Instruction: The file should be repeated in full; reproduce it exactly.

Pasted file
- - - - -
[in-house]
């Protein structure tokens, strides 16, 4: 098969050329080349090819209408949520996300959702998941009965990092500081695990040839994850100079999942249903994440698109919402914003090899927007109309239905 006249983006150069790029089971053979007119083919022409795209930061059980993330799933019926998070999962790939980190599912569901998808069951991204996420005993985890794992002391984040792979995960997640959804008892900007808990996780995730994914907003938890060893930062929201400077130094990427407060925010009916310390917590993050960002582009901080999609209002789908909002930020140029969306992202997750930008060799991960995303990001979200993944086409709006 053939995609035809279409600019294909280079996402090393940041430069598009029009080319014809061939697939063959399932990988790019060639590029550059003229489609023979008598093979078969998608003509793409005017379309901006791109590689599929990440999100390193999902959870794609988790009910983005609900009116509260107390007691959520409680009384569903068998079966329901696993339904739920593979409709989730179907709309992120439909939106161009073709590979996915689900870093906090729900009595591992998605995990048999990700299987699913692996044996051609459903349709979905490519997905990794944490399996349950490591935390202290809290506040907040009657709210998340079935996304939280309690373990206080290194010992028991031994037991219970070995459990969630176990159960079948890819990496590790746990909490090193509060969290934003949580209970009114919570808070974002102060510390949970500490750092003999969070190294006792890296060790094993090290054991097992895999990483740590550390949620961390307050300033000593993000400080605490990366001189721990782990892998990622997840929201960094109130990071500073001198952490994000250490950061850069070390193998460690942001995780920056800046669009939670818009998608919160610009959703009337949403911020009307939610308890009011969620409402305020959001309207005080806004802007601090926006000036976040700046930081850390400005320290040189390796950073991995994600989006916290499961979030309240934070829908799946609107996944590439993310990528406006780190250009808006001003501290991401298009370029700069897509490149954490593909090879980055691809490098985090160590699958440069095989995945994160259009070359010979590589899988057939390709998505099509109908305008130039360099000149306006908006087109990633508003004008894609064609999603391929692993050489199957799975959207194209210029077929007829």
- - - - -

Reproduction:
[in-house]
């Protein structure tokens, strides 16, 4: 098969050329080349090819209408949520996300959702998941009965990092500081695990040839994850100079999942249903994440698109919402914003090899927007109309239905 006249983006150069790029089971053979007119083919022409795209930061059980993330799933019926998070999962790939980190599912569901998808069951991204996420005993985890794992002391984040792979995960997640959804008892900007808990996780995730994914907003938890060893930062929201400077130094990427407060925010009916310390917590993050960002582009901080999609209002789908909002930020140029969306992202997750930008060799991960995303990001979200993944086409709006 053939995609035809279409600019294909280079996402090393940041430069598009029009080319014809061939697939063959399932990988790019060639590029550059003229489609023979008598093979078969998608003509793409005017379309901006791109590689599929990440999100390193999902959870794609988790009910983005609900009116509260107390007691959520409680009384569903068998079966329901696993339904739920593979409709989730179907709309992120439909939106161009073709590979996915689900870093906090729900009595591992998605995990048999990700299987699913692996044996051609459903349709979905490519997905990794944490399996349950490591935390202290809290506040907040009657709210998340079935996304939280309690373990206080290194010992028991031994037991219970070995459990969630176990159960079948890819990496590790746990909490090193509060969290934003949580209970009114919570808070974002102060510390949970500490750092003999969070190294006792890296060790094993090290054991097992895999990483740590550390949620961390307050300033000593993000400080605490990366001189721990782990892998990622997840929201960094109130990071500073001198952490994000250490950061850069070390193998460690942001995780920056800046669009939670818009998608919160610009959703009337949403911020009307939610308890009011969620409402305020959001309207005080806004802007601090926006000036976040700046930081850390400005320290040189390796950073991995994600989006916290499961979030309240934070829908799946609107996944590439993310990528406006780190250009808006001003501290991401298009370029700069897509490149954490593909090879980055691809490098985090160590699958440069095989995945994160259009070359010979590589899988057939390709998505099509109908305008130039360099000149306006908006087109990633508003004008894609064609999603391929692993050489199957799975959207194209210029077929007829």